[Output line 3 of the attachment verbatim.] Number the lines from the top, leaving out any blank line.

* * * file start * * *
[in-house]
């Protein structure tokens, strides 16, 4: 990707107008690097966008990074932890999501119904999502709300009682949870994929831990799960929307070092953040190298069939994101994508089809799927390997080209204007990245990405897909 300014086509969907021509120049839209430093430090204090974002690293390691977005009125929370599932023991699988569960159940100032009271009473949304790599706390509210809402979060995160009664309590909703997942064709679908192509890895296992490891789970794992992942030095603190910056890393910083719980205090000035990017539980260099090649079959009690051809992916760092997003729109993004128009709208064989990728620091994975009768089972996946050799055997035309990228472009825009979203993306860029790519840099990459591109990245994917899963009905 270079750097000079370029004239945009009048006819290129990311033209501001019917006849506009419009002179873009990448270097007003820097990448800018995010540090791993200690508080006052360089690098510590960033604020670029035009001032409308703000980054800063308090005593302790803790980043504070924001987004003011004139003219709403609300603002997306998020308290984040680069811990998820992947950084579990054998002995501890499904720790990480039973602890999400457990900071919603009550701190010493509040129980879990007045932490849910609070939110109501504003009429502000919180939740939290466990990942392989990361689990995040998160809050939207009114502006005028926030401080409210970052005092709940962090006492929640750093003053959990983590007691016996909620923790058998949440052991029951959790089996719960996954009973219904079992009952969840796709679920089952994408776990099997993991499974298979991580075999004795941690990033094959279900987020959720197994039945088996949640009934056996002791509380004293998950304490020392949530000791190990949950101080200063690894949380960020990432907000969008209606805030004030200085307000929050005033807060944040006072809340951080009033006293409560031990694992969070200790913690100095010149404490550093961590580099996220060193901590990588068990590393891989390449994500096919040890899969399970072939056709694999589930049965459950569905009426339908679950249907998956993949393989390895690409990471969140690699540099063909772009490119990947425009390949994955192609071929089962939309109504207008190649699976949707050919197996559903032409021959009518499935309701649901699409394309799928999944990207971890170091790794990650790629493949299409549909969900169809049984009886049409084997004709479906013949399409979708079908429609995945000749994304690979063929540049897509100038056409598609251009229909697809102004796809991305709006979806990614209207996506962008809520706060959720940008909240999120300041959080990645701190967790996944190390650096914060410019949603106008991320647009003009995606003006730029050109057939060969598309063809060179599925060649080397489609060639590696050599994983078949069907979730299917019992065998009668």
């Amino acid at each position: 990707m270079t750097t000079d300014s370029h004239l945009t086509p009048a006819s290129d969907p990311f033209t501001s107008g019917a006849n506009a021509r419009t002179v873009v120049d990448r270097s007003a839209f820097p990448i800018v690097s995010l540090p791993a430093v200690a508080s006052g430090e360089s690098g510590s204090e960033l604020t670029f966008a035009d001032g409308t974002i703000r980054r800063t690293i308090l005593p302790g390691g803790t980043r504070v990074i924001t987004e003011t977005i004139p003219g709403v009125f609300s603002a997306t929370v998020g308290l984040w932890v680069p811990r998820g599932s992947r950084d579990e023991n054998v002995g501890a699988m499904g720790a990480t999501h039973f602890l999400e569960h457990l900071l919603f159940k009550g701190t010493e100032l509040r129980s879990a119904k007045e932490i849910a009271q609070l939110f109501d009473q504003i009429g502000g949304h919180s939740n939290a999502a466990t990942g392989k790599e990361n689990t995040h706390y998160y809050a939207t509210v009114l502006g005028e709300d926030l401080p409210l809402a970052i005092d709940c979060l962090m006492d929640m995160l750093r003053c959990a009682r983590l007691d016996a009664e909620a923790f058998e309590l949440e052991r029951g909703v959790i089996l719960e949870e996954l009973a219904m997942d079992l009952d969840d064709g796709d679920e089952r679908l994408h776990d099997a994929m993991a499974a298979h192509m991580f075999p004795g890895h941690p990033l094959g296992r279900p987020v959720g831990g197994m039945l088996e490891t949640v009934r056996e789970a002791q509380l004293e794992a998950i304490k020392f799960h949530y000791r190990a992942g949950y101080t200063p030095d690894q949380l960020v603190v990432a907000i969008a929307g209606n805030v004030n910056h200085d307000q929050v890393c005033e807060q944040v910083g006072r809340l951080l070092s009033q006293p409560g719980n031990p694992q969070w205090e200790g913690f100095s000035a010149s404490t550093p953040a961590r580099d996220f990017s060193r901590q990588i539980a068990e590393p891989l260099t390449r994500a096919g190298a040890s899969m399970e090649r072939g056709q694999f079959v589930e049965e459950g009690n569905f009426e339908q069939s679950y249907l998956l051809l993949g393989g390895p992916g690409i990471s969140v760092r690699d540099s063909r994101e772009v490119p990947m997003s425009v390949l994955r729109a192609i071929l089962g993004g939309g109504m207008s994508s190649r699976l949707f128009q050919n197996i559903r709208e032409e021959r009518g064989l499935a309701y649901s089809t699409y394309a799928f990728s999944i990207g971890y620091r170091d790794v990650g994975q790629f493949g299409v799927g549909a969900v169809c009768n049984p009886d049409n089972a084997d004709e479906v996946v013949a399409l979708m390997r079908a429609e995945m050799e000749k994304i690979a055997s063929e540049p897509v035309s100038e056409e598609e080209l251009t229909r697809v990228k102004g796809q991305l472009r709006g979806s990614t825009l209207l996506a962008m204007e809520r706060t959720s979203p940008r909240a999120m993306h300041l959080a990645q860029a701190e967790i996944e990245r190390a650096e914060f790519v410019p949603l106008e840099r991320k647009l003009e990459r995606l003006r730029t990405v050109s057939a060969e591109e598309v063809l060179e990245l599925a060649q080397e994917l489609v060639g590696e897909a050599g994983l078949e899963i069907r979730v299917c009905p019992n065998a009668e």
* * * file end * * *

């Amino acid at each position: 990707m270079t750097t000079d300014s370029h004239l945009t086509p009048a006819s290129d969907p990311f033209t501001s107008g019917a006849n506009a021509r419009t002179v873009v120049d990448r270097s007003a839209f820097p990448i800018v690097s995010l540090p791993a430093v200690a508080s006052g430090e360089s690098g510590s204090e960033l604020t670029f966008a035009d001032g409308t974002i703000r980054r800063t690293i308090l005593p302790g390691g803790t980043r504070v990074i924001t987004e003011t977005i004139p003219g709403v009125f609300s603002a997306t929370v998020g308290l984040w932890v680069p811990r998820g599932s992947r950084d579990e023991n054998v002995g501890a699988m499904g720790a990480t999501h039973f602890l999400e569960h457990l900071l919603f159940k009550g701190t010493e100032l509040r129980s879990a119904k007045e932490i849910a009271q609070l939110f109501d009473q504003i009429g502000g949304h919180s939740n939290a999502a466990t990942g392989k790599e990361n689990t995040h706390y998160y809050a939207t509210v009114l502006g005028e709300d926030l401080p409210l809402a970052i005092d709940c979060l962090m006492d929640m995160l750093r003053c959990a009682r983590l007691d016996a009664e909620a923790f058998e309590l949440e052991r029951g909703v959790i089996l719960e949870e996954l009973a219904m997942d079992l009952d969840d064709g796709d679920e089952r679908l994408h776990d099997a994929m993991a499974a298979h192509m991580f075999p004795g890895h941690p990033l094959g296992r279900p987020v959720g831990g197994m039945l088996e490891t949640v009934r056996e789970a002791q509380l004293e794992a998950i304490k020392f799960h949530y000791r190990a992942g949950y101080t200063p030095d690894q949380l960020v603190v990432a907000i969008a929307g209606n805030v004030n910056h200085d307000q929050v890393c005033e807060q944040v910083g006072r809340l951080l070092s009033q006293p409560g719980n031990p694992q969070w205090e200790g913690f100095s000035a010149s404490t550093p953040a961590r580099d996220f990017s060193r901590q990588i539980a068990e590393p891989l260099t390449r994500a096919g190298a040890s899969m399970e090649r072939g056709q694999f079959v589930e049965e459950g009690n569905f009426e339908q069939s679950y249907l998956l051809l993949g393989g390895p992916g690409i990471s969140v760092r690699d540099s063909r994101e772009v490119p990947m997003s425009v390949l994955r729109a192609i071929l089962g993004g939309g109504m207008s994508s190649r699976l949707f128009q050919n197996i559903r709208e032409e021959r009518g064989l499935a309701y649901s089809t699409y394309a799928f990728s999944i990207g971890y620091r170091d790794v990650g994975q790629f493949g299409v799927g549909a969900v169809c009768n049984p009886d049409n089972a084997d004709e479906v996946v013949a399409l979708m390997r079908a429609e995945m050799e000749k994304i690979a055997s063929e540049p897509v035309s100038e056409e598609e080209l251009t229909r697809v990228k102004g796809q991305l472009r709006g979806s990614t825009l209207l996506a962008m204007e809520r706060t959720s979203p940008r909240a999120m993306h300041l959080a990645q860029a701190e967790i996944e990245r190390a650096e914060f790519v410019p949603l106008e840099r991320k647009l003009e990459r995606l003006r730029t990405v050109s057939a060969e591109e598309v063809l060179e990245l599925a060649q080397e994917l489609v060639g590696e897909a050599g994983l078949e899963i069907r979730v299917c009905p019992n065998a009668e």